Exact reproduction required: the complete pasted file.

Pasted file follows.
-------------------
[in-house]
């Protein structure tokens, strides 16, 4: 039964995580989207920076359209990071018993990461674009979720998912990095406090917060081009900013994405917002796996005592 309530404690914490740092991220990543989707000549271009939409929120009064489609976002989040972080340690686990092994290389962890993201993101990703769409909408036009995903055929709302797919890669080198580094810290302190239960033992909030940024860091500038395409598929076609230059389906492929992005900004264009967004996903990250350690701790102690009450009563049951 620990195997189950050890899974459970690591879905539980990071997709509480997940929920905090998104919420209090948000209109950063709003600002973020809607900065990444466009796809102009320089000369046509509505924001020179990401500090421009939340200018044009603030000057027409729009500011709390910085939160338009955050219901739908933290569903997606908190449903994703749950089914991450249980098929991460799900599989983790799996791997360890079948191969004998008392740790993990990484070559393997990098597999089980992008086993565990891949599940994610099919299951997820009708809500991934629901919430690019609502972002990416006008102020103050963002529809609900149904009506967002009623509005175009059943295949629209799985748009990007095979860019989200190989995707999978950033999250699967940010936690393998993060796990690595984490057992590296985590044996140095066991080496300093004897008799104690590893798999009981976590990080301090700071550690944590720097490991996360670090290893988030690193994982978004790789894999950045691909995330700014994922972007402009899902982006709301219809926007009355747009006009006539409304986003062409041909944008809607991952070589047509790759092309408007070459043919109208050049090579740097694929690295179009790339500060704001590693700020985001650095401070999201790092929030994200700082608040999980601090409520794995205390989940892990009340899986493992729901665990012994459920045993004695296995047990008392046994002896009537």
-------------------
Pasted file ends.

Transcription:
[in-house]
């Protein structure tokens, strides 16, 4: 039964995580989207920076359209990071018993990461674009979720998912990095406090917060081009900013994405917002796996005592 309530404690914490740092991220990543989707000549271009939409929120009064489609976002989040972080340690686990092994290389962890993201993101990703769409909408036009995903055929709302797919890669080198580094810290302190239960033992909030940024860091500038395409598929076609230059389906492929992005900004264009967004996903990250350690701790102690009450009563049951 620990195997189950050890899974459970690591879905539980990071997709509480997940929920905090998104919420209090948000209109950063709003600002973020809607900065990444466009796809102009320089000369046509509505924001020179990401500090421009939340200018044009603030000057027409729009500011709390910085939160338009955050219901739908933290569903997606908190449903994703749950089914991450249980098929991460799900599989983790799996791997360890079948191969004998008392740790993990990484070559393997990098597999089980992008086993565990891949599940994610099919299951997820009708809500991934629901919430690019609502972002990416006008102020103050963002529809609900149904009506967002009623509005175009059943295949629209799985748009990007095979860019989200190989995707999978950033999250699967940010936690393998993060796990690595984490057992590296985590044996140095066991080496300093004897008799104690590893798999009981976590990080301090700071550690944590720097490991996360670090290893988030690193994982978004790789894999950045691909995330700014994922972007402009899902982006709301219809926007009355747009006009006539409304986003062409041909944008809607991952070589047509790759092309408007070459043919109208050049090579740097694929690295179009790339500060704001590693700020985001650095401070999201790092929030994200700082608040999980601090409520794995205390989940892990009340899986493992729901665990012994459920045993004695296995047990008392046994002896009537």